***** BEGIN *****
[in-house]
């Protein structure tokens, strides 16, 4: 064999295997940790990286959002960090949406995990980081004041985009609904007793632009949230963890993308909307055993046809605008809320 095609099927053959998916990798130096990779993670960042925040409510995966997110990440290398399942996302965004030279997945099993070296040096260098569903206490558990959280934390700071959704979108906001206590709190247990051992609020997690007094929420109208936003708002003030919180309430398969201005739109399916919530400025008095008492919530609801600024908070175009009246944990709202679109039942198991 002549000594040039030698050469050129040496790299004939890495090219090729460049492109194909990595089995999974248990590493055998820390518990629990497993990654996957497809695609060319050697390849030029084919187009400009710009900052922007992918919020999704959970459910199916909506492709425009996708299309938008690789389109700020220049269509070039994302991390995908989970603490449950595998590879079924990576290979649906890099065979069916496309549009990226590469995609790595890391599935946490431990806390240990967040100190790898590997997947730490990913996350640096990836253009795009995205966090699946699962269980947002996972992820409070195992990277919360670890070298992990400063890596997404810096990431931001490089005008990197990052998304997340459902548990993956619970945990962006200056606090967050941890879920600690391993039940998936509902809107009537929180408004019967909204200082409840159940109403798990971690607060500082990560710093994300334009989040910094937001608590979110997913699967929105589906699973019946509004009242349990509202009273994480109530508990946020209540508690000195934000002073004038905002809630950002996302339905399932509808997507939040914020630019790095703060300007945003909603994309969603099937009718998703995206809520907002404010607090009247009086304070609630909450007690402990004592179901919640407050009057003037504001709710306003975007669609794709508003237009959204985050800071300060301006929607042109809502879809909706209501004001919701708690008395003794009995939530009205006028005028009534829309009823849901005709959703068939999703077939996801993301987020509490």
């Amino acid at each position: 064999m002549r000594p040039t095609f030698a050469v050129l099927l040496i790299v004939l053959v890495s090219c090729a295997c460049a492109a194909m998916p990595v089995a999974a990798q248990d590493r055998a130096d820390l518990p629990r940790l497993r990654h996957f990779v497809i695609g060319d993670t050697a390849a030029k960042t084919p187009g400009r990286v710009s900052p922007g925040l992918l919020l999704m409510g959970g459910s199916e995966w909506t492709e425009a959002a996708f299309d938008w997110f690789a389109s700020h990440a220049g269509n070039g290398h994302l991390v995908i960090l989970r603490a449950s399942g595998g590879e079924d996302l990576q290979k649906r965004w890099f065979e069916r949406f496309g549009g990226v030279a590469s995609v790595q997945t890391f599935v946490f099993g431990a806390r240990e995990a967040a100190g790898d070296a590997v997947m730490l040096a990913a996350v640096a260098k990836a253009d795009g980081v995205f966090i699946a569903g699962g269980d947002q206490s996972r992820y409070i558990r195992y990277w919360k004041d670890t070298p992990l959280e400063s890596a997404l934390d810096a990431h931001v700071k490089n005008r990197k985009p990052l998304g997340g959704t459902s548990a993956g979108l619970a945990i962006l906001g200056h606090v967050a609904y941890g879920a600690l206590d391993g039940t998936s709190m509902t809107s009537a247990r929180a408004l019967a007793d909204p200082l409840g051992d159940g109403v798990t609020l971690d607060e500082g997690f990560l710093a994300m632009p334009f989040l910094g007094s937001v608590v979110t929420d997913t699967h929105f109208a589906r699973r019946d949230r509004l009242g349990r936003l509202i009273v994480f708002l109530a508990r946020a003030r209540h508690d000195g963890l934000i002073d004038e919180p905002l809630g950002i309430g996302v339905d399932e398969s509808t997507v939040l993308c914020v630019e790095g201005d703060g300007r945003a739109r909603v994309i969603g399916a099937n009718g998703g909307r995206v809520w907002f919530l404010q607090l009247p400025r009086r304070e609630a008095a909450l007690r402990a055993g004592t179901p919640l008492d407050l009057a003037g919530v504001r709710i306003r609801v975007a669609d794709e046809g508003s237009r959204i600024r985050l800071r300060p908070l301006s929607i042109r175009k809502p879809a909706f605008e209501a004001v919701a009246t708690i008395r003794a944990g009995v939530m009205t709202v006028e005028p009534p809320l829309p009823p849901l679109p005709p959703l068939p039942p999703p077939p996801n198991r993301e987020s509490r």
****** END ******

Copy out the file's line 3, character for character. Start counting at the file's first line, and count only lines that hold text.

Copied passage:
């Amino acid at each position: 064999m002549r000594p040039t095609f030698a050469v050129l099927l040496i790299v004939l053959v890495s090219c090729a295997c460049a492109a194909m998916p990595v089995a999974a990798q248990d590493r055998a130096d820390l518990p629990r940790l497993r990654h996957f990779v497809i695609g060319d993670t050697a390849a030029k960042t084919p187009g400009r990286v710009s900052p922007g925040l992918l919020l999704m409510g959970g459910s199916e995966w909506t492709e425009a959002a996708f299309d938008w997110f690789a389109s700020h990440a220049g269509n070039g290398h994302l991390v995908i960090l989970r603490a449950s399942g595998g590879e079924d996302l990576q290979k649906r965004w890099f065979e069916r949406f496309g549009g990226v030279a590469s995609v790595q997945t890391f599935v946490f099993g431990a806390r240990e995990a967040a100190g790898d070296a590997v997947m730490l040096a990913a996350v640096a260098k990836a253009d795009g980081v995205f966090i699946a569903g699962g269980d947002q206490s996972r992820y409070i558990r195992y990277w919360k004041d670890t070298p992990l959280e400063s890596a997404l934390d810096a990431h931001v700071k490089n005008r990197k985009p990052l998304g997340g959704t459902s548990a993956g979108l619970a945990i962006l906001g200056h606090v967050a609904y941890g879920a600690l206590d391993g039940t998936s709190m509902t809107s009537a247990r929180a408004l019967a007793d909204p200082l409840g051992d159940g109403v798990t609020l971690d607060e500082g997690f990560l710093a994300m632009p334009f989040l910094g007094s937001v608590v979110t929420d997913t699967h929105f109208a589906r699973r019946d949230r509004l009242g349990r936003l509202i009273v994480f708002l109530a508990r946020a003030r209540h508690d000195g963890l934000i002073d004038e919180p905002l809630g950002i309430g996302v339905d399932e398969s509808t997507v939040l993308c914020v630019e790095g201005d703060g300007r945003a739109r909603v994309i969603g399916a099937n009718g998703g909307r995206v809520w907002f919530l404010q607090l009247p400025r009086r304070e609630a008095a909450l007690r402990a055993g004592t179901p919640l008492d407050l009057a003037g919530v504001r709710i306003r609801v975007a669609d794709e046809g508003s237009r959204i600024r985050l800071r300060p908070l301006s929607i042109r175009k809502p879809a909706f605008e209501a004001v919701a009246t708690i008395r003794a944990g009995v939530m009205t709202v006028e005028p009534p809320l829309p009823p849901l679109p005709p959703l068939p039942p999703p077939p996801n198991r993301e987020s509490r």